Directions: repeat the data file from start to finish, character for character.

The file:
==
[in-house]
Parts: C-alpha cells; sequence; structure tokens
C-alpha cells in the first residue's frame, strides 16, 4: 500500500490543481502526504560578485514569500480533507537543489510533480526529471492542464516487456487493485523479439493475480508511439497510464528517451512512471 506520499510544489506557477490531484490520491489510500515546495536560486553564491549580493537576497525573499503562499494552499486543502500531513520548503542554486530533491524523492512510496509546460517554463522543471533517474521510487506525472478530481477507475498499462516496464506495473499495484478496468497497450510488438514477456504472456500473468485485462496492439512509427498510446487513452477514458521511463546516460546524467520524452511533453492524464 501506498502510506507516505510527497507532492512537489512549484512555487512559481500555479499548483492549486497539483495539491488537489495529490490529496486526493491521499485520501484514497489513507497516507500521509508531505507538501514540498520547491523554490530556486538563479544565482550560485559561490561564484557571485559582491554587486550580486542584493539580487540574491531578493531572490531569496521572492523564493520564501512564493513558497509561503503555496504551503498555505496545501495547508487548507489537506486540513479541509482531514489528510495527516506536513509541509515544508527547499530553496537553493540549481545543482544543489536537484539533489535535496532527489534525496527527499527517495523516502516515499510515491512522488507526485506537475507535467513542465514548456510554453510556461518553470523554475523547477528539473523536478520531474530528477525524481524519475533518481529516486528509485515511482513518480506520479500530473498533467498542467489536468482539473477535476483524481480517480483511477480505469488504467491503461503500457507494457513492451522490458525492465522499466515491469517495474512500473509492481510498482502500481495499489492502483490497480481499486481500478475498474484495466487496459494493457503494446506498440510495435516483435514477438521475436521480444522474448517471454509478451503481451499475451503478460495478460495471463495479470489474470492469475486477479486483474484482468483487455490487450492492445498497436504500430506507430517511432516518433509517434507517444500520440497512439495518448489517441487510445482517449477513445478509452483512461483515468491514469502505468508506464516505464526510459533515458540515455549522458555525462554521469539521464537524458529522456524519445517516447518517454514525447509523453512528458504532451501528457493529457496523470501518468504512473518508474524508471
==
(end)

[in-house]
Parts: C-alpha cells; sequence; structure tokens
C-alpha cells in the first residue's frame, strides 16, 4: 500500500490543481502526504560578485514569500480533507537543489510533480526529471492542464516487456487493485523479439493475480508511439497510464528517451512512471 506520499510544489506557477490531484490520491489510500515546495536560486553564491549580493537576497525573499503562499494552499486543502500531513520548503542554486530533491524523492512510496509546460517554463522543471533517474521510487506525472478530481477507475498499462516496464506495473499495484478496468497497450510488438514477456504472456500473468485485462496492439512509427498510446487513452477514458521511463546516460546524467520524452511533453492524464 501506498502510506507516505510527497507532492512537489512549484512555487512559481500555479499548483492549486497539483495539491488537489495529490490529496486526493491521499485520501484514497489513507497516507500521509508531505507538501514540498520547491523554490530556486538563479544565482550560485559561490561564484557571485559582491554587486550580486542584493539580487540574491531578493531572490531569496521572492523564493520564501512564493513558497509561503503555496504551503498555505496545501495547508487548507489537506486540513479541509482531514489528510495527516506536513509541509515544508527547499530553496537553493540549481545543482544543489536537484539533489535535496532527489534525496527527499527517495523516502516515499510515491512522488507526485506537475507535467513542465514548456510554453510556461518553470523554475523547477528539473523536478520531474530528477525524481524519475533518481529516486528509485515511482513518480506520479500530473498533467498542467489536468482539473477535476483524481480517480483511477480505469488504467491503461503500457507494457513492451522490458525492465522499466515491469517495474512500473509492481510498482502500481495499489492502483490497480481499486481500478475498474484495466487496459494493457503494446506498440510495435516483435514477438521475436521480444522474448517471454509478451503481451499475451503478460495478460495471463495479470489474470492469475486477479486483474484482468483487455490487450492492445498497436504500430506507430517511432516518433509517434507517444500520440497512439495518448489517441487510445482517449477513445478509452483512461483515468491514469502505468508506464516505464526510459533515458540515455549522458555525462554521469539521464537524458529522456524519445517516447518517454514525447509523453512528458504532451501528457493529457496523470501518468504512473518508474524508471